The sultry heat of mid-July may have been caressed by a few fresh breezes around the opening days of Water Festival but, on the recession and economic front, a tepid, airless stagnation prevails.

Many of the business owners with whom I work feel as if they’re in suspended animation. The Bush-beaters remain convinced that his administration’s wild spending,  coupled with his administration’s utter failure at solving the economic crisis early on, are exactly what’s to blame. The righties blame Barney Frank and the Democrat congress for the mortgage meltdown and they have a point; the lefties blame the Wall Street greedsters for the whole mess and they have a point. Now, a scant 120 days into the new administration, blame is beginning to shift onto Obama and company because, after throwing gazillions more after the frittered Bush billions, guess what, things aren’t any better. This gang can’t seem to shoot any straighter than the gang they replaced. And, as usual we, the people, are caught in the middle.
     Maybe, just maybe, the problem is that we’re trying to find a solution to this crisis through programs and policies instead of through good, old-fashioned American creativity, ingenuity and yes, imagination.
     We created one of the greatest economic/market systems in human history and it worked pretty well until selfishness and dishonesty shot holes in it. We lived through most of the twentieth century; even the last part of it, as thinkers, inventors and teachers. But the first decade of this new century has changed us to consumers and user-uppers. While the French and the Swedes and the Koreans are working on smart energy, we are using up our smarts deciding which Korean or Japanese flat screen to buy at an inflated price.
     While Toyota’s Lexus sustains and grows its “relentless pursuit of perfection,” we engage ourselves in the relentless pursuit of decent American car dealers we can shut down so that our new administration can push through its all-too-hasty solution for GM and Chrysler.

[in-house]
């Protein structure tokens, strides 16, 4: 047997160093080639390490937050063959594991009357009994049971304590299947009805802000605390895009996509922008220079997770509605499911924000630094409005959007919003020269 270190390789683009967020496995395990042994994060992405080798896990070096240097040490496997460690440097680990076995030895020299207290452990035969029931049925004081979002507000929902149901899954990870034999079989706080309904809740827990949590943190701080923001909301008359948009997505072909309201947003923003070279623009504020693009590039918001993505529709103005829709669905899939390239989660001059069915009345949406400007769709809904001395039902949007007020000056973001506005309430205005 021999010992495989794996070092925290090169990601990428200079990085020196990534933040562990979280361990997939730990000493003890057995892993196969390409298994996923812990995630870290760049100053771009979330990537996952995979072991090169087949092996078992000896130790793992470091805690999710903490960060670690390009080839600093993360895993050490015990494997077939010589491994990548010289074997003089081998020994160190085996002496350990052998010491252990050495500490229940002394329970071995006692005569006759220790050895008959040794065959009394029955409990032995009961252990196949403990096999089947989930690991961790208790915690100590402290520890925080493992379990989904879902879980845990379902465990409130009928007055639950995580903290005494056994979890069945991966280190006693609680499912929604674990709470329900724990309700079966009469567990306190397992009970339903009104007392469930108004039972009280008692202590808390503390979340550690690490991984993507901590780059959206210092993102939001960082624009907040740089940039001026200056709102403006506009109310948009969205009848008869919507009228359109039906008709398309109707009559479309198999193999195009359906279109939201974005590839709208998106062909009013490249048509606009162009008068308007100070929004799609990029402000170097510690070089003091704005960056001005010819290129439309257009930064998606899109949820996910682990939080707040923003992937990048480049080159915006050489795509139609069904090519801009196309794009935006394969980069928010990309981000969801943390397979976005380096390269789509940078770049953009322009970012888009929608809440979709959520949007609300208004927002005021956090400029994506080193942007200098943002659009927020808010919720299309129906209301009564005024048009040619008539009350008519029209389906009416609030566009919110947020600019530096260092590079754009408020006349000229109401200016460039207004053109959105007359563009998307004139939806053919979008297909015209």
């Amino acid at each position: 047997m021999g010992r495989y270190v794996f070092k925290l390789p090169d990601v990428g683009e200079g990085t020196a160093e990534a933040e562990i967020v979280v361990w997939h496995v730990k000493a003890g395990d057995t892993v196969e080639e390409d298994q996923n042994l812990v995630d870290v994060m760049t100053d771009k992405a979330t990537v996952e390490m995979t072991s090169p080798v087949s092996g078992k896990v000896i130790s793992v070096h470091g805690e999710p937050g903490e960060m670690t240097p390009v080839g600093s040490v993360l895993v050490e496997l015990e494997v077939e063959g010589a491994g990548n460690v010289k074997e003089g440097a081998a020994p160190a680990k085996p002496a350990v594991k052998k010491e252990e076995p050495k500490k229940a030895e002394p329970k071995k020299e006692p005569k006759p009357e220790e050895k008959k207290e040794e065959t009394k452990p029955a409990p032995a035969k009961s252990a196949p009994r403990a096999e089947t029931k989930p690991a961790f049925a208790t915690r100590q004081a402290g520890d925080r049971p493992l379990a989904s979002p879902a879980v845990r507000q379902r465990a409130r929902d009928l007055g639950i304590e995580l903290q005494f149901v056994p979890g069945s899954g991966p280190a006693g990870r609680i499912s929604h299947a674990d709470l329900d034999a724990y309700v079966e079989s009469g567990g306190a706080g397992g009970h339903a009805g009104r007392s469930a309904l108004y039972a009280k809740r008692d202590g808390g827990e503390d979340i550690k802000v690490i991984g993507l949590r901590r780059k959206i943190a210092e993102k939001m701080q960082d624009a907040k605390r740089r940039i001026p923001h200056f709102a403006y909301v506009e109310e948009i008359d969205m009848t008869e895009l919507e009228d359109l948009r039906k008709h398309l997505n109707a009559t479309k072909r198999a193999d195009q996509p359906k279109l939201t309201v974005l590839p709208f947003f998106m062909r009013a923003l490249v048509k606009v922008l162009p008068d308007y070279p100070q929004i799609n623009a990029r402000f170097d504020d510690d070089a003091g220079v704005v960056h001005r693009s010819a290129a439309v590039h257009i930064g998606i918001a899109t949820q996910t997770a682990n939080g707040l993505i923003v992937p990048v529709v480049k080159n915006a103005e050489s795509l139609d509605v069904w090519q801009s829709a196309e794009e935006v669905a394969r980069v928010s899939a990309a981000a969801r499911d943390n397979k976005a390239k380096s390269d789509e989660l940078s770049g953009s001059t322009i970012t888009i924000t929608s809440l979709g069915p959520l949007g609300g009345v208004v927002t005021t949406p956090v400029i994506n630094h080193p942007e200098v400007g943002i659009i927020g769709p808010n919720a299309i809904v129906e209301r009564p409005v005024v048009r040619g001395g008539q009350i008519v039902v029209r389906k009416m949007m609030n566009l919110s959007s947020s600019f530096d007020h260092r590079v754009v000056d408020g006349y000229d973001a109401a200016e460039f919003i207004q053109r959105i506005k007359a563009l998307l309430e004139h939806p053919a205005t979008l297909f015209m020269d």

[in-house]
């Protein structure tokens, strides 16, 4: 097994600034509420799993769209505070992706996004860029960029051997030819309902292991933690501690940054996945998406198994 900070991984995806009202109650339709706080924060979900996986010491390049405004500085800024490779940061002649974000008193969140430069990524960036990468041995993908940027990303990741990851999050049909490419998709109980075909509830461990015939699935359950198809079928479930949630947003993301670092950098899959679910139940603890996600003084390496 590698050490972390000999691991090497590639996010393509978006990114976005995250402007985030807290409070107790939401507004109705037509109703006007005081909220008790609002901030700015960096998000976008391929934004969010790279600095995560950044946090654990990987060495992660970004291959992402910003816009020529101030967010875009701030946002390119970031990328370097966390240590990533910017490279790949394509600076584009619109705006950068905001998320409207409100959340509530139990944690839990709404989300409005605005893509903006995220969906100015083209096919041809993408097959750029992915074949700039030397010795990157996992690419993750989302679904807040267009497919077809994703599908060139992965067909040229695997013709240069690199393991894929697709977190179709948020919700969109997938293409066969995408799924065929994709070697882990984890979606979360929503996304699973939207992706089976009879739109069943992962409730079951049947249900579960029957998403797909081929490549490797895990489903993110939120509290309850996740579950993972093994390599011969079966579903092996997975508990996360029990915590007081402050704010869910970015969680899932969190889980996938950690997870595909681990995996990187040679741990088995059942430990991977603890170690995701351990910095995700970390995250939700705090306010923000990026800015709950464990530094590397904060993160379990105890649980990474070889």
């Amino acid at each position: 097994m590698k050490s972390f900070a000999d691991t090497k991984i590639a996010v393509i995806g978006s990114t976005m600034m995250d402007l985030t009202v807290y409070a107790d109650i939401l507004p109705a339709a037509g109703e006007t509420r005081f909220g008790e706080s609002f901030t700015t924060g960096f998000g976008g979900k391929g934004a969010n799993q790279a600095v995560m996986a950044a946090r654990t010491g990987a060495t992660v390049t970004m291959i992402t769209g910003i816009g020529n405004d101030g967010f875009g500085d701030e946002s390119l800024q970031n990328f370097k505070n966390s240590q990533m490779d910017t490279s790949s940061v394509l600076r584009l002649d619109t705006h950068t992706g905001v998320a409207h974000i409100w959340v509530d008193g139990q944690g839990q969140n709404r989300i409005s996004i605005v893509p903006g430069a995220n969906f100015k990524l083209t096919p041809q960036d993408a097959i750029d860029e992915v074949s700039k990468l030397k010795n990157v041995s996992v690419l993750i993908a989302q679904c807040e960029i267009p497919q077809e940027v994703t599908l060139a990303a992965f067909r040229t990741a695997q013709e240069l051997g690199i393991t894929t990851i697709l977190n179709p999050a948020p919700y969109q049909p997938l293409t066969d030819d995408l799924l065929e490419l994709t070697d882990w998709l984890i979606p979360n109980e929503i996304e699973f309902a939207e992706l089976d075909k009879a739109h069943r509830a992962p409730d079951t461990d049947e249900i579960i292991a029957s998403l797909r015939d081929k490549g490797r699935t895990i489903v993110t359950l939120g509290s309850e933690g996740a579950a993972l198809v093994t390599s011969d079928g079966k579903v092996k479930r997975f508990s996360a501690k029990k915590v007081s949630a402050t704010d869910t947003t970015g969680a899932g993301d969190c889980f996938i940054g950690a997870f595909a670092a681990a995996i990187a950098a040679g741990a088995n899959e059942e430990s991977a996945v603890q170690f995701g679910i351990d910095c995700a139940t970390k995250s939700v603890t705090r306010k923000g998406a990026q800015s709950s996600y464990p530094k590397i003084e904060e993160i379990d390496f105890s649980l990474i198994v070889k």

How much imagination does it take to figure out what’s needed to get us to buy American cars: They have to be built as well as the Japanese and German ones that outsell them and, they have to have the refinements and simplicity of style that the offshore competitors purvey. The former can happen when selfishness leaves our unions and when the competitive spirit reoccupies the souls of management. The latter, well, that’s where the imagination and creativity are needed. Big time.
     Other than an American’s car, there is only one thing more important and that’s an American’s home. The roofs over our heads are our castles and, mortgage deductibility (unique in the universe to the USA) made it easier.  
      No part of our system is more screwed up. A sad and sorry combination of incautious consumers ran headlong into a banking system gone wild and it’s brought the results we see: Foreclosures, short sales, homes under water (worth less than the amount of mortgage owed on them) and bankers actually going as far as suggesting to their customers that they can’t help them unless and until they default!!!!! Talk about a lack of imagination and the death of ingenuity.  Someone tell the bankers, please, that creativity isn’t making commercials about how much you care about us all. It’s fixing the part of the system you broke so that we don’t have to see pages and pages of foreclosures in our local newspaper. Get working on that instead of protecting yourselves.
     Not being one of those pundits who actually roomed with the Founding Fathers, I can’t be certain I know their hearts but, I’m betting, they never, ever thought this would be a land of 31.99% credit cards and superstores full of Chinese products.